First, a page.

According to a 2019 FDIC survey, 27.7 percent of unbanked households used a prepaid card, compared with 7.4 percent of banked households.
Community banks provide a menu of payment card services to execute the exchange of monetary value. They strive to balance transparency, safety, soundness, and sustainability in payment card programs that support the needs of a financially varied customer base.
Congress and the federal agencies must exercise caution to not unnecessarily impede community banks’ ability to respond expeditiously to changing markets and consumer needs. They must recognize that community bank payment card programs cannot operate at a loss. If community banks cannot have balanced card programs, they will be forced to consider discontinuing products, further consolidating the industry, resulting in fewer choices and limited access for consumers.
Payment card system stakeholders are concerned about mitigating security risks and the need to adopt more sophisticated and secure technologies. To mitigate the risks resulting from increasing digital transaction volumes, it is critical for all stakeholders to deploy advanced technologies optimally designed to keep pace with the evolving threat landscape.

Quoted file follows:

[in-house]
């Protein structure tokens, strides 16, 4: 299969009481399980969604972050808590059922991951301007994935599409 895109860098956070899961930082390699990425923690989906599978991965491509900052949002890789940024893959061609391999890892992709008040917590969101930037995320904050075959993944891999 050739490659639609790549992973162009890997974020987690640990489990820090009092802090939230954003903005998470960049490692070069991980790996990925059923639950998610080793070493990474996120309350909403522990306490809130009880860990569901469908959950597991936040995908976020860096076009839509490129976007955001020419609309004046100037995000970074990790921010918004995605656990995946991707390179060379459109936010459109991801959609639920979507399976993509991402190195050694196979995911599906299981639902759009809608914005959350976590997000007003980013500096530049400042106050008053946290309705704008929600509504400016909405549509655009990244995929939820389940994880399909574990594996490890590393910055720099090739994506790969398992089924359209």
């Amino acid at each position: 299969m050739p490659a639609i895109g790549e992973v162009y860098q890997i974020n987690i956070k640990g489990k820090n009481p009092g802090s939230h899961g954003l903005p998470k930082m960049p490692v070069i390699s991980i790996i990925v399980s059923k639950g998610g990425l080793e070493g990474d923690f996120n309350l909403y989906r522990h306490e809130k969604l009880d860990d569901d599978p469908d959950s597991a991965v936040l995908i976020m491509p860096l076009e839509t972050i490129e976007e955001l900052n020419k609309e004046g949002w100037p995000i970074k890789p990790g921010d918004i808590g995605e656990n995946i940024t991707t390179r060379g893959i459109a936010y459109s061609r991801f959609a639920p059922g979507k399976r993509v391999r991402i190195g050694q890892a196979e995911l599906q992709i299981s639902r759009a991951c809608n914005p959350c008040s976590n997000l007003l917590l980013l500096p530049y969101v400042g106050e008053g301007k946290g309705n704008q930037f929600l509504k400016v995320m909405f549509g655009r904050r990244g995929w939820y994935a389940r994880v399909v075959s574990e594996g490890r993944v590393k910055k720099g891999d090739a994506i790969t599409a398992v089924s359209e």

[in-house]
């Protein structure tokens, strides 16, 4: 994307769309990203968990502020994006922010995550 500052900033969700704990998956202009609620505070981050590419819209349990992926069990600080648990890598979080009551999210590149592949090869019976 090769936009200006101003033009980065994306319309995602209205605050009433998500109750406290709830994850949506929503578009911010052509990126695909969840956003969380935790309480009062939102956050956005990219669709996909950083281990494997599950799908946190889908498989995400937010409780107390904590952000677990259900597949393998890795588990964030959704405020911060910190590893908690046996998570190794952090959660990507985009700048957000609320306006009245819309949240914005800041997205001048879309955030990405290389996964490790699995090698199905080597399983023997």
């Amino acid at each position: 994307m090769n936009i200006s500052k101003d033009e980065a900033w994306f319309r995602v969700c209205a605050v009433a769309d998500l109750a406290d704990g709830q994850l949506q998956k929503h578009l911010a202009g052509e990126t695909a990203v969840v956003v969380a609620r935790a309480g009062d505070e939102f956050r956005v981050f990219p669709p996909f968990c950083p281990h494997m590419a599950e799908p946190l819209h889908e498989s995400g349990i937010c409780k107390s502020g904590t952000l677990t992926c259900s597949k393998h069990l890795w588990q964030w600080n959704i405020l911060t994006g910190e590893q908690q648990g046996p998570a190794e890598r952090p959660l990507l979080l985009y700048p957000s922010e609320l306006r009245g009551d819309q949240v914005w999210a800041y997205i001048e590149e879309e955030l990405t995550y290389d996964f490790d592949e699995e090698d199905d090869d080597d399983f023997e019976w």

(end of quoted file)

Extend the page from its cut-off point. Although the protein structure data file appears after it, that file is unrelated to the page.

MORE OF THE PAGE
March 07, 2022
With the Federal Reserve Board proposing to reopen Durbin Amendment regulations governing debit card interchange and merchants pushing to extend price controls to the credit card market, interchange promises to be a hot-button issue in 2022.
As the debate proceeds, ICBA is reminding policymakers that the Durbin Amendment has distorted the debit card and consumer checking markets to the detriment of community banks and consumers nationwide.
The Durbin Amendment imposed artificial price controls on the interchange fees merchants pay to use debit card networks, with the idea that merchants would pass their savings on to customers. Unsurprisingly, this market intervention hasn’t worked out as intended.
Researchers at the University of Chicago examined whether merchants passed savings to consumers in the form of lower prices and better services—and they concluded that consumers ended up worse than before. Merchants have retained most of their savings for themselves, with the lion’s share accruing to the nation’s largest retailers.